Don't look under the hard hat

One morning, my co-worker picked up a hard hat off a chair in the site office trailer. This would normally have been a perfectly normal thing but on this day, there was a tarantula hiding in the cozy, dark, and air-conditioned cool place it had found overnight.

After a bit of surprised dancing, the tarantula was left alone. They're pretty mellow and not dangerous, and besides, we had to get to work outside in the hot.

A while later when we went back into the office, the tarantula was on the ceiling. With a hard hat minus its harness, we got the tarantula into the hard hat to put it outside. After, of course, my co-worker asked for a photo of himself with the tarantula.

The tarantulas, as scary as they look, weren't the scary ones in that area. It was the sort of place where you banged your boots around a few times before putting them on in the morning to make sure nothing had taken refuge inside.

I never had anything inside my boots, but one morning I did wake up to a scorpion on my pants.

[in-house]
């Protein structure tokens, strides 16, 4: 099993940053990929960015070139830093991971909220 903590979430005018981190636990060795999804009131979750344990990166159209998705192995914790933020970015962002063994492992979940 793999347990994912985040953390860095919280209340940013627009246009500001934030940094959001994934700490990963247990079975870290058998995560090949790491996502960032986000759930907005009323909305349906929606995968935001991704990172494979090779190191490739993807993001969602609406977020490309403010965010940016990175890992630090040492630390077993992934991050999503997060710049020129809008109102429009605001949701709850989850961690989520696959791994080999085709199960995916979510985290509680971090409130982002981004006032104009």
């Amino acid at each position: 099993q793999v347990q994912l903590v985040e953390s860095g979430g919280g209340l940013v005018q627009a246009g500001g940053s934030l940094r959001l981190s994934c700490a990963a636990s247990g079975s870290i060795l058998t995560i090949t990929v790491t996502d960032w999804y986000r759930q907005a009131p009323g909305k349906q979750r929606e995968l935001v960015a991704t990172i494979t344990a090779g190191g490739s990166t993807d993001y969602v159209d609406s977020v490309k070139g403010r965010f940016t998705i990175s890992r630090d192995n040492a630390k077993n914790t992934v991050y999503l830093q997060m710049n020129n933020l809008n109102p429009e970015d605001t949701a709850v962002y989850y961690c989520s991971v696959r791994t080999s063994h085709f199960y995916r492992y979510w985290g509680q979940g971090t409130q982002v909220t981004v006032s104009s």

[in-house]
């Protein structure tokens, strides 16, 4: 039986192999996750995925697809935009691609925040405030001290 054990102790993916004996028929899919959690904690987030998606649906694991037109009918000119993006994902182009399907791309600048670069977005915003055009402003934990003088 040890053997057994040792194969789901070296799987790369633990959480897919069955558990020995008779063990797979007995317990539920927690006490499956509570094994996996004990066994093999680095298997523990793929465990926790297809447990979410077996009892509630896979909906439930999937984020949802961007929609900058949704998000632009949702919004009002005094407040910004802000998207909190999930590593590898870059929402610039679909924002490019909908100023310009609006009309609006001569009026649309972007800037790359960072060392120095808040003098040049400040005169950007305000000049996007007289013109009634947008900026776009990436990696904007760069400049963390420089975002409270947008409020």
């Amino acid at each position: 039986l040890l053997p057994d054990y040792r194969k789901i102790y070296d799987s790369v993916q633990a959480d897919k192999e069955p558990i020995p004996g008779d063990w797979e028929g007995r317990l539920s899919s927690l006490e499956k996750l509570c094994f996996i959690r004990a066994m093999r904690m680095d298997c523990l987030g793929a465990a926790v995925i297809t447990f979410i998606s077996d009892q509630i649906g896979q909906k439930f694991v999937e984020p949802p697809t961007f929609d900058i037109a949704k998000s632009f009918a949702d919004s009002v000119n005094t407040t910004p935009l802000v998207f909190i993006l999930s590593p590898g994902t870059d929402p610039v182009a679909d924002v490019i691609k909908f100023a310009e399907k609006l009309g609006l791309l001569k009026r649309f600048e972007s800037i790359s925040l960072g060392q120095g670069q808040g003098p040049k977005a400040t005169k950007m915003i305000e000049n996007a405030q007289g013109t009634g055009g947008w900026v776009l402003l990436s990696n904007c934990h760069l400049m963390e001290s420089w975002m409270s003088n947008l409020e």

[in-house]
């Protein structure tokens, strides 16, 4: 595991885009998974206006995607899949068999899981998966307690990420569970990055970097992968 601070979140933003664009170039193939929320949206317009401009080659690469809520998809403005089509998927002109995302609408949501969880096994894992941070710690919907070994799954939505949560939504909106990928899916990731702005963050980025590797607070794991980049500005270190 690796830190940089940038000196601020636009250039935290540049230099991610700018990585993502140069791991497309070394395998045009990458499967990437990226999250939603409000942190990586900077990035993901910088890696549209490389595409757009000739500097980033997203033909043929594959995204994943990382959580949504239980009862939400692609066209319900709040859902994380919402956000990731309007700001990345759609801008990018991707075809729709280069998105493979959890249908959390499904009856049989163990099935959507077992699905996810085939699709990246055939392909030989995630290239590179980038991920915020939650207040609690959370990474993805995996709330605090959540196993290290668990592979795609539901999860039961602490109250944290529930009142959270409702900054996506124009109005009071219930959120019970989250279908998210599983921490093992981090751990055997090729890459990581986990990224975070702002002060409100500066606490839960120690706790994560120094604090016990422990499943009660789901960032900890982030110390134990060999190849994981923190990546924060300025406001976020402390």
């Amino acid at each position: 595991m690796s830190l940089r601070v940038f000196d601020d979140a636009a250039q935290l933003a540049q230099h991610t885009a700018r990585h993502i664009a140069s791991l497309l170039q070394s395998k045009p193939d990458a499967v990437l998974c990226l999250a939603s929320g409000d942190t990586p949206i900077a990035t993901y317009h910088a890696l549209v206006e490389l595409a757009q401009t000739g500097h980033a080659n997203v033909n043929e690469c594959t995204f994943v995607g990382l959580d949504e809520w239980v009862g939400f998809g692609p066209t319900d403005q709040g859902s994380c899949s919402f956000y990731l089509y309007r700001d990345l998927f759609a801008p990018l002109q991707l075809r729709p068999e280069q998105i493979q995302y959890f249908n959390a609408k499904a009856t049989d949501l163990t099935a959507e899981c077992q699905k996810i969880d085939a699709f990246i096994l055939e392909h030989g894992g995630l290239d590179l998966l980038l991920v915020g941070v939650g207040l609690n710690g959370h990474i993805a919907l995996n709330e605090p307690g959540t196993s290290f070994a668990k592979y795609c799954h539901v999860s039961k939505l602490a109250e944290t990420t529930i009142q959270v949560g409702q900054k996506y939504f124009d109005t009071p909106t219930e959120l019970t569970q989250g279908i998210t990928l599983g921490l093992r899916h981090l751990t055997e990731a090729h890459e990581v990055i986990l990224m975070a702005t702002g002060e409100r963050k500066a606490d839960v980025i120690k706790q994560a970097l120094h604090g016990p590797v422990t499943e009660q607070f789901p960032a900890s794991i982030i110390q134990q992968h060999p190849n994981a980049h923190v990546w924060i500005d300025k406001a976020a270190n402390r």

Thawing sweets

Here's a thing that I didn't even know was a thing to wonder about:

You know the sugar maple, which produces the raw material for maple syrup by dripping sap into a bucket in the spring. Well, it turns out that it's not only a case of the sugar maple's sap being particularly sweet and thus well suited for this use. The sugar maple, along with a couple of other trees, are the only ones which drip their sap out in a way that can be usefully collected, and it is also particularly sweet.

The question, or rather questions, are:

Why only a few types of tree?

Why does this only happen during spring thaw, in certain temperature conditions?

How does this happen at all?

Some mathematicians from SFU on the west coast decided to calculate this east coast phenomenon.